Monday, March 21, 2016

Tom Langenfeld: Minnesota Track & Field HOF 2016 Inductee

Tom Langenfeld has been high jumping since he was 12 years old.  "My father took me to the AAU Championships that were being held at Marquette University," he said.  At the meet a Jamaican sprinter, Herb McKenley,  who had run for the University of Illinois set a world record in the 400 meters.  "I was hooked," Langenfeld said.
Herb McKenley in full stride. Photo courtesy of the
University of Illinois

For most people the age of 12 was not that long ago, but Langenfeld is 80, and he's still jumping. He dabbled in the long jump and triple jump, but the high jump remained his first love.  "I never stopped (high) jumping," he said.  The competition, he adds, was "addicting." His success wasn't immediate, but it was consistent over the years and gained momentum as he aged.   In recognition of his achievements during his long career, Langenfeld was inducted into the Minnesota Track & Field Hall of Fame in February.

He's won many national and international titles, starting with a third place finish in the Wisconsin State High School Championships to being a world champion and world recordholder in his age group in Masters competition. He was the first 40 year old in Minnesota to clear 6 feet.  He won his first Masters high jump title in 1975.  He has won 37 US Masters titles, 23 outdoor and 14 indoors. He set a Masters age 45 World record in 1980.  His Age 40 indoor age-group record is now held by double Olympic bronze medalist Dwight Stones.

Langfeld as a sophomore during a practice session at Dana College in Blair, Nebraska.
When Tom started jumping the pits were more like a long jump pit of sand.  The part
of your body that took the most stress wasn't your legs, but your arms, he says, because
you had to cushion the fall with your arm and hands instead of  landing on your back
in a giant "foam pillow" that cushions the fall for today's  high jumpers .
Photo courtesy of Tom Langenfeld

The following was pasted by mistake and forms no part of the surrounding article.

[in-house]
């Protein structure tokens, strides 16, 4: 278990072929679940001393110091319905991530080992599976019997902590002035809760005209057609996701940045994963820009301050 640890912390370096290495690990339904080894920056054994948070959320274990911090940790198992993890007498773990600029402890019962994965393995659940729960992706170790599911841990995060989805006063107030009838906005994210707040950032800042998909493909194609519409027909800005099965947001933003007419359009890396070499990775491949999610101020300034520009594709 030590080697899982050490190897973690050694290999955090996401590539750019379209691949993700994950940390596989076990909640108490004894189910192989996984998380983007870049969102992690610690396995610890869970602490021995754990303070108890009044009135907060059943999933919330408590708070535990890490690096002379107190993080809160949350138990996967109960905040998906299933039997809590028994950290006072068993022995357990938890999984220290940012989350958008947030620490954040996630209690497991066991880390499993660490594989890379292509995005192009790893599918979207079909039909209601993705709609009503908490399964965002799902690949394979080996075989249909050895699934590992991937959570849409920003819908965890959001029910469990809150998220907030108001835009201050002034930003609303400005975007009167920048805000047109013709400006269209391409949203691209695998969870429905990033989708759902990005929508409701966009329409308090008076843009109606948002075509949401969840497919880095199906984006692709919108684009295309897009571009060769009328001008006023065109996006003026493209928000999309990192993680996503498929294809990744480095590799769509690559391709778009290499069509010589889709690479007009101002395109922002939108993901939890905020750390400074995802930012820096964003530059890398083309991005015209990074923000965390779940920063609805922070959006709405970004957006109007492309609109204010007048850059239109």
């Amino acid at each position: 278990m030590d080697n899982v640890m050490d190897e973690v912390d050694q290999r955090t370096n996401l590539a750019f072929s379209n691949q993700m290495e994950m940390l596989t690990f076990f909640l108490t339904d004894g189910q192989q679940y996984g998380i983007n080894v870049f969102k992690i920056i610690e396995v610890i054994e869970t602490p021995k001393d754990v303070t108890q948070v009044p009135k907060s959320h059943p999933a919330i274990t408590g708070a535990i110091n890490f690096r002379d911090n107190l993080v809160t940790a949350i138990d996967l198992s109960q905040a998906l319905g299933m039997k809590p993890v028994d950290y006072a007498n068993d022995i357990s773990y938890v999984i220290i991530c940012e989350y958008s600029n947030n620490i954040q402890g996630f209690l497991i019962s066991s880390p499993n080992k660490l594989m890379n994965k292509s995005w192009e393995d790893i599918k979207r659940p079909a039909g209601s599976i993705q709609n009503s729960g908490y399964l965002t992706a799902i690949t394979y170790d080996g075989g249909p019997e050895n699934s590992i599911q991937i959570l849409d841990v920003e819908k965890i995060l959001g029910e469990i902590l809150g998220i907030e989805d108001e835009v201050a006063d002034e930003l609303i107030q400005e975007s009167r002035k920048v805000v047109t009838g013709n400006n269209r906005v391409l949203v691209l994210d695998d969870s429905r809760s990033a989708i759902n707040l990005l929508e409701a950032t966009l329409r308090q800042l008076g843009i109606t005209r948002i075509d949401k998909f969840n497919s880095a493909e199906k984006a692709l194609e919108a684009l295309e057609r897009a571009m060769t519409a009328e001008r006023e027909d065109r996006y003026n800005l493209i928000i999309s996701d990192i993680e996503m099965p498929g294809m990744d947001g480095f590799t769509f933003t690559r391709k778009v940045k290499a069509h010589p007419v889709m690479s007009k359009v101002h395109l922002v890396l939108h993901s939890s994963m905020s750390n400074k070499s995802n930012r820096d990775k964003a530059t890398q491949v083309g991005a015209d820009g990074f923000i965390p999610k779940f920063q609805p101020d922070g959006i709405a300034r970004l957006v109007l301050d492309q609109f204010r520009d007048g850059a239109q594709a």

As Tim Zbikowski said in introducing Tom at the HOF induction ceremonies: "while most men his age are worried they won’t be able to get back up if they fall to the ground, Tom is more focused on how high he can get off the ground before he falls down."  Despite the fact that his injuries these days take longer to heal, Tom is not ready to hang up his jumping shoes anytime soon.

Those jumping shoes are almost half as old as he is. "The jump shoe I’m using now will be 33 years old this summer (bought in 1983), essentially the same model as the shoe I’m wearing in the 1978 photo below, but held together precariously at this point by lots and lots of tape," he says.  "The question, of course, is what’s going to fall apart first, me or the shoe?"

"I still love to compete," Langenfeld says.  In his younger days, Langenfeld was usually able to jump several inches higher in competition than in practice.  Each competition Langenfeld wanted to place as high as he could, but also wanted to better his PR each time.  This way he had two goals going in and if he won, but didn't set a PR, he could be satisfied with the performance.  Same if he lost but set a PR.  While the lifetime PRs have not been feasible for some time, he can still adjust expectations to strive from year to year to set a calendar personal best and attempt to improve on that when he can.